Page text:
The F-35 program recently completed testing on an improved lighting assembly with the KC-135 that will enable the Navy and Marine Corps F-35 variants to refuel behind the tanker at night. Flight testing of the redesigned light, which attaches to a refueling probe, was led by Patuxent River Naval Air Station, Md., and supported by Edwards Air Force Base, Calif.
The test demonstrated teamwork across three services and between test units located on opposite coasts, all focused on quickly evaluating this lighting fix under specific nighttime conditions to ensure that F-35 operators can expand their night refueling operations to include all configurations of the KC-135.
The purpose of the probe light on Navy and Marine aircraft is to illuminate the refueling receptacle, or “basket,” to ensure that the F-35 pilot can see adequately and make contact to begin refueling. However, the existing lighting design made it difficult for the KC-135 boom operator to see the silhouette of the F-35, which is an Air Force requirement in order for the boom operator to monitor refueling operations and help the F-35 pilot maintain safe separation from the refueling boom. One main objective of this redesign is to ensure better visibility for the KC-135 boom operator.
“An issue with the current probe light was that it was too bright, blinding the KC-135 aerial refueling boom operators,” said Michael McGee, 418th Flight Test Squadron, Aerial Refueling project manager at Edwards AFB. “The new light was designed to be less bright, but still bright enough for the F-35 pilot to see clearly.”
For this test, an F-35B deployed to Edwards AFB from Air Test and Evaluation Squadron 23 (VX-23), Naval Air Station Patuxent River, and was paired up with a KC-135 and test aircrew from the 418th FLTS. Both ground and flight tests posed interesting challenges for the team consisting of 418th FLTS and 461st Flight Test Squadron personnel.
“For the ground test we used a hangar,” McGee said. “The environment needed to be completely dark. We had to remove emergency lighting from the facility and place mats on the floor to reduce light glare. The boom operators were raised on a scissor lift to simulate the KC-135 tanker. The team had to simulate the drogue basket approaching the F-35B so the 461st FLTS maintainers mounted the basket onto a B-4 stand. Since the stand is on wheels, we could simulate the basket approaching the probe while the F-35 pilot assessed the brightness of the light.”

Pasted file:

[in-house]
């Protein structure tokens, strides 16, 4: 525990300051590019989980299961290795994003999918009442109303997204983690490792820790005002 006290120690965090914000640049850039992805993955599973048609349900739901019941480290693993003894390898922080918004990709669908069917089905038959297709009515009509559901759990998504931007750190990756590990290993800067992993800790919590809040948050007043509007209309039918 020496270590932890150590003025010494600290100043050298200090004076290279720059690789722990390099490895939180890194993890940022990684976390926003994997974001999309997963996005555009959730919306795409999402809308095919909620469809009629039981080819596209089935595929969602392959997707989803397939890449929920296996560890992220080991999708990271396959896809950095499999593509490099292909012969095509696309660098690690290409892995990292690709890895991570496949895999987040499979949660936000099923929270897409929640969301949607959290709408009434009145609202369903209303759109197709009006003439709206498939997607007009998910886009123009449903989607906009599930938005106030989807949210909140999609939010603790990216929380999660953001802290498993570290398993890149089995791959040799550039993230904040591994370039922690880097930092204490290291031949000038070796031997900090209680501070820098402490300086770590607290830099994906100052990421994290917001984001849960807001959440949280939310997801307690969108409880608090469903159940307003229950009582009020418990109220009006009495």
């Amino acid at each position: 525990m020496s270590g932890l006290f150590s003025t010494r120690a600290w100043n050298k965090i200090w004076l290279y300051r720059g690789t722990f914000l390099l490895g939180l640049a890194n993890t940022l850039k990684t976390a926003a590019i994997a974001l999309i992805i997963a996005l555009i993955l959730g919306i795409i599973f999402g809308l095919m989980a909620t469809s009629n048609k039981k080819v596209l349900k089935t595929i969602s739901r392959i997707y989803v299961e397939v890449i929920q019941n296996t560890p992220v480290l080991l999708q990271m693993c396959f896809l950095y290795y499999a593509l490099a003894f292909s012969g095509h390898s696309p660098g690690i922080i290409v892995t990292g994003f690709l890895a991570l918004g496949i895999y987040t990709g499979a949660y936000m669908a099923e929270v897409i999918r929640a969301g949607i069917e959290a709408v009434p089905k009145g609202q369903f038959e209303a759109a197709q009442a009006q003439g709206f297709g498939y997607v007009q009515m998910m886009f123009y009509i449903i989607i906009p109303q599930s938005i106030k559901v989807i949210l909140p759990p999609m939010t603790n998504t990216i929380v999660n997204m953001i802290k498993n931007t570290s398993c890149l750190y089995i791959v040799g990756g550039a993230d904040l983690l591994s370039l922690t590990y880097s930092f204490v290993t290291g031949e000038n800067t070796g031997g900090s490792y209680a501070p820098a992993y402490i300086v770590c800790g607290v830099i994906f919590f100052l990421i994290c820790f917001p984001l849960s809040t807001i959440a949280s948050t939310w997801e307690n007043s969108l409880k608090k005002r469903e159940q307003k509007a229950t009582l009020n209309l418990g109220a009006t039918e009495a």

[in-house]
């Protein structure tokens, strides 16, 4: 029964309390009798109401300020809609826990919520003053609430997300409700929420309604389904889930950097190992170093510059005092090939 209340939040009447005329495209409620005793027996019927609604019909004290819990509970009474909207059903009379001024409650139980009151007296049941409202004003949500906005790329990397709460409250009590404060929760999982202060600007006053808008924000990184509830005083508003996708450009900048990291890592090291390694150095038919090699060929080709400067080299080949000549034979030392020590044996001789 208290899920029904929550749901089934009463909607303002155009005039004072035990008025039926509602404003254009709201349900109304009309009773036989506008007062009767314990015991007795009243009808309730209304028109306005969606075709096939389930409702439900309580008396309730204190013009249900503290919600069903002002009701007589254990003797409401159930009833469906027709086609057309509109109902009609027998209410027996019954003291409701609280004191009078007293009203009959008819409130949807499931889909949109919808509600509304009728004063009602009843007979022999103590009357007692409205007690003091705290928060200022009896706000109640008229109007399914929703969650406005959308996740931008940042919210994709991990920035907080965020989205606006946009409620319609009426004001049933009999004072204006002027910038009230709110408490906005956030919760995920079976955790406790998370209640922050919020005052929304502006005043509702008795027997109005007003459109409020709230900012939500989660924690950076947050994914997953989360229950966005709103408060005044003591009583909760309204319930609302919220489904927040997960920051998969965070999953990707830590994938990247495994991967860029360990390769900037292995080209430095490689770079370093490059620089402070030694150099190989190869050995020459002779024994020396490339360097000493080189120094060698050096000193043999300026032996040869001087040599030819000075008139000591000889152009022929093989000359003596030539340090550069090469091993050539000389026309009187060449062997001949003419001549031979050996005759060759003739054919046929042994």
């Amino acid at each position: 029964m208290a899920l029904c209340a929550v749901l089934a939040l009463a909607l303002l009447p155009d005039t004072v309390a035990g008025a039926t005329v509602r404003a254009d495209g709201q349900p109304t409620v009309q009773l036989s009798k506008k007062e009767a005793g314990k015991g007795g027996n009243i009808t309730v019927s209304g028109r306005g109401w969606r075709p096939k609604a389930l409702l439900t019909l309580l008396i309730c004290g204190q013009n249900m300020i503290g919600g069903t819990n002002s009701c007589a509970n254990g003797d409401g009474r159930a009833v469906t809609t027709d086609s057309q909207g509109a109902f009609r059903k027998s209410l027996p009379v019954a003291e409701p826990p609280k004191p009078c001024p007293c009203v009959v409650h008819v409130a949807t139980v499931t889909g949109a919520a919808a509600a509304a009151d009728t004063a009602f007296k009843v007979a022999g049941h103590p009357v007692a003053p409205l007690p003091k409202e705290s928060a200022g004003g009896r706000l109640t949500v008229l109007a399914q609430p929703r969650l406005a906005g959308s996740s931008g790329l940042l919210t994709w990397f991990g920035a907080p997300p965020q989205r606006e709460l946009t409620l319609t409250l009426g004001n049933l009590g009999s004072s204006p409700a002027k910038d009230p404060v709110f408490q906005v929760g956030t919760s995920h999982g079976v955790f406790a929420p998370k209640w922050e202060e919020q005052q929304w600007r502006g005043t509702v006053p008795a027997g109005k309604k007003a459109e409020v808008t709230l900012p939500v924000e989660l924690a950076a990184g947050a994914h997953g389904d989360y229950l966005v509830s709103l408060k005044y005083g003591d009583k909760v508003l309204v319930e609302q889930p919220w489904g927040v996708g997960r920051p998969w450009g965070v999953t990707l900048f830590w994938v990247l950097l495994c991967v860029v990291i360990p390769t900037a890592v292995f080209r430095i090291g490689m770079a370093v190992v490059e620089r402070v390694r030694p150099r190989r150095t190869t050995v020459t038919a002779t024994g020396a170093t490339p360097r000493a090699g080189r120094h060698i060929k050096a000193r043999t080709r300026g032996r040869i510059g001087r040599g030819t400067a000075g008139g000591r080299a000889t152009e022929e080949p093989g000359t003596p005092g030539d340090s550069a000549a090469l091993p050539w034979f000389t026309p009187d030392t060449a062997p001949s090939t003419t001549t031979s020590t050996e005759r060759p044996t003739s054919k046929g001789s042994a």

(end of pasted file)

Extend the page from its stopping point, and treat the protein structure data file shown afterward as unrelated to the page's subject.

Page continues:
The ground test evaluated two types of lights with different color tones – a warm white light and an amber light – across various brightness levels. The warm white light was assessed as the best choice for both of the boom operators and the pilots, McGee said.
The first flight test lasted four hours and accomplished all of the required test points.
“Our biggest concern was completing the test during the lowest moon illumination; worst case lighting scenario timeframe, which was March 1-11,” said McGee. “For the flight test, we planned a minimum of two flights, but captured all test points on our first flight.”
The evaluation had favorable results and the design will now be considered by the Air Refueling Certification Agency to be incorporated into a revised flight clearance for the Navy and USMC, anticipated by early this summer.
The F-35A — the U.S. Air Force variant — does not have a probe so no light change is required for that model.